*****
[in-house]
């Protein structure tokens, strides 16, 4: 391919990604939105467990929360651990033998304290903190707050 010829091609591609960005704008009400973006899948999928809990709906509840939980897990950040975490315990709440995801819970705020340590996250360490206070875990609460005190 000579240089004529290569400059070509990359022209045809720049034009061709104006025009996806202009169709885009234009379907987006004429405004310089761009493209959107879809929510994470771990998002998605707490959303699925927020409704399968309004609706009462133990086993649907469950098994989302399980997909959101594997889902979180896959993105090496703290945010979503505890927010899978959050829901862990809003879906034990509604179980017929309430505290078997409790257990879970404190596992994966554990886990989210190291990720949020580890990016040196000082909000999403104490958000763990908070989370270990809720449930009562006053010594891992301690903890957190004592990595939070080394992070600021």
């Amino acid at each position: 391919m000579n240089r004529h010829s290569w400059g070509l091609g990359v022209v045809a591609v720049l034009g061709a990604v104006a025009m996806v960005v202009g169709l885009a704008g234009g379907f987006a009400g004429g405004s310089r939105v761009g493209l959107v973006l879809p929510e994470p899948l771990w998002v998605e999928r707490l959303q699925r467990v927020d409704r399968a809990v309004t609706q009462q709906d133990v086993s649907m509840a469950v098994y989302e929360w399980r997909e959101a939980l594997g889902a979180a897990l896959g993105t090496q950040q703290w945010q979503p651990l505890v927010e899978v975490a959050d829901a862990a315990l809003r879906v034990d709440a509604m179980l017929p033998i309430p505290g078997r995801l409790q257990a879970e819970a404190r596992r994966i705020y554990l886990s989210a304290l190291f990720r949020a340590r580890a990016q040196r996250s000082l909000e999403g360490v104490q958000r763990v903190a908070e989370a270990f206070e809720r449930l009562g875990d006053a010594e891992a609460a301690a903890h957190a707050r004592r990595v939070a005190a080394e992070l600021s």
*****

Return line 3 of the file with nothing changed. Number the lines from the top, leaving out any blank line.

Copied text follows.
């Amino acid at each position: 391919m000579n240089r004529h010829s290569w400059g070509l091609g990359v022209v045809a591609v720049l034009g061709a990604v104006a025009m996806v960005v202009g169709l885009a704008g234009g379907f987006a009400g004429g405004s310089r939105v761009g493209l959107v973006l879809p929510e994470p899948l771990w998002v998605e999928r707490l959303q699925r467990v927020d409704r399968a809990v309004t609706q009462q709906d133990v086993s649907m509840a469950v098994y989302e929360w399980r997909e959101a939980l594997g889902a979180a897990l896959g993105t090496q950040q703290w945010q979503p651990l505890v927010e899978v975490a959050d829901a862990a315990l809003r879906v034990d709440a509604m179980l017929p033998i309430p505290g078997r995801l409790q257990a879970e819970a404190r596992r994966i705020y554990l886990s989210a304290l190291f990720r949020a340590r580890a990016q040196r996250s000082l909000e999403g360490v104490q958000r763990v903190a908070e989370a270990f206070e809720r449930l009562g875990d006053a010594e891992a609460a301690a903890h957190a707050r004592r990595v939070a005190a080394e992070l600021s």